Agatha hasn’t left her home since her husband died nearly a decade ago. Since then her days are lived with a military-like precision: she wakes up at precisely this time, slips on her sensible skirt not a second later than normal, follows her daily ritual of sitting in her Chair of Resentment to shout complaints at the neighbors. One day, without Agatha’s permission, her routine is interrupted. The woman across the street is long gone at that point and her little daughter has been fending for herself. Millie’s arrival at Agatha’s doorstep breaks her solitude and she’s not at all pleased.

Travel itinerary in hand, Millie asks for Agatha’s help in finding her mother. She now knows where she went and, silly Mum, she left before remembering to pick up Millie. Agatha, this woman who hasn’t been out of the house in nearly ten years, decides to track down this heartless woman and, after teaming up with Karl, the pair set off across the country on a life-changing (and eye-opening) journey.

In a note to the reader Brooke Davis discusses how Lost & Found came to be: while in her twenties, she went on a backpacking trip across Asia. After receiving a message from her brother telling her to call home immediately, she learned her mother has unexpectedly passed away and without a moment’s hesitation, she’s on a plane. Her anger and hurt and confusion became Lost & Found and the novel was written for her PhD thesis on grief. I’m not sure if that note will be included in the finished copy, but I’m keeping my fingers crossed. If I hadn’t read it, I’m sure I would have still loved Lost & Found, but because I was given that background info, these characters took on another meaning for me. Their fears and worries were Brooke’s fears and worries and that’s really what took this book to a new level and set it apart from others.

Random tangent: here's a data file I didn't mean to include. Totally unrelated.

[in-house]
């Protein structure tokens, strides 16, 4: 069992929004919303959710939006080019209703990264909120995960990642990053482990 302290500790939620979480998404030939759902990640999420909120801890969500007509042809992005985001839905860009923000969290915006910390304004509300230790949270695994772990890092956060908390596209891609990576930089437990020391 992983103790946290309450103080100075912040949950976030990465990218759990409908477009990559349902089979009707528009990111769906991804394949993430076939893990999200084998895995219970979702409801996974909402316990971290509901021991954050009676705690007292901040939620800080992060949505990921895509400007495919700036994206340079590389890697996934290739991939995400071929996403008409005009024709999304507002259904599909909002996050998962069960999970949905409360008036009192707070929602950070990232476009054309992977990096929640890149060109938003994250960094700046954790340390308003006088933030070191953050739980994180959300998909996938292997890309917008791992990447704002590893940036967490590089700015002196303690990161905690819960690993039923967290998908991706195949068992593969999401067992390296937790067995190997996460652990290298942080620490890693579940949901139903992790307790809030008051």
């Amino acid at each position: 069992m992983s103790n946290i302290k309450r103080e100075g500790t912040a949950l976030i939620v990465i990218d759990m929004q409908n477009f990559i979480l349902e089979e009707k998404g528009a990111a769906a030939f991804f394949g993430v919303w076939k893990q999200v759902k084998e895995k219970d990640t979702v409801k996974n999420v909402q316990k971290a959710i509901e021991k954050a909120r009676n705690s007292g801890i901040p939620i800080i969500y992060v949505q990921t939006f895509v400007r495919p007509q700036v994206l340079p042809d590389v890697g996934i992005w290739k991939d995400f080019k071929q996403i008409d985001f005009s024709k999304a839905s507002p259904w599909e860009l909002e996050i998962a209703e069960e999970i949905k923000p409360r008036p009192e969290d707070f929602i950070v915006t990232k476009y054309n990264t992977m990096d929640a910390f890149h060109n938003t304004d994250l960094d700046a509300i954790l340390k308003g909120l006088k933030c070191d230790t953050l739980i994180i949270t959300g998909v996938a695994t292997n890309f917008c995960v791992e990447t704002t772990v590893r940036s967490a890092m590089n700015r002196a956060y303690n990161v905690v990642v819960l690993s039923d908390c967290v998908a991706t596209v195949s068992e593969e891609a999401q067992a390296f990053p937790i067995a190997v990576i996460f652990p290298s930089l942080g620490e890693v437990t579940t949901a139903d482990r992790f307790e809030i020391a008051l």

This is a review I’ve been sitting on for weeks. I tore through the book the week before Christmas, but only recently sat down to gather my thoughts. While Lost & Found isn’t a memoir, it’s still an extremely personal experience and, because of that, I’m having a hard time critiquing it (just as I hard a hard time discussing brown girl dreaming, one of my top reads last year). Even now, despite having a wealth of points I want to make and scenes I want to discuss, I’m at a loss and that is how I know a book has affected me. As with my other favorite novels, I’m finding myself struggling over what to say – I don’t want to give away too much, but I also want to shout about it from the rooftops.

A month and several books later, I’m still finding myself thinking back on these characters. Millie and her boots. Karl the Touch Typist’s love for his wife that will never fade. Agatha’s daily measurements of arm wobblage. Yes, Lost & Found can be described as quirky, but there’s also so much love and pain and at multiple times throughout their journey I wanted to pull each character into my arms and tell them everything will be okay. I am NOT a re-reader, but Lost & Found is a novel I just can’t shake and I know I’ll be returning to in the future. This is a beautiful, beautiful novel I’ll be pushing hard on customers and friends.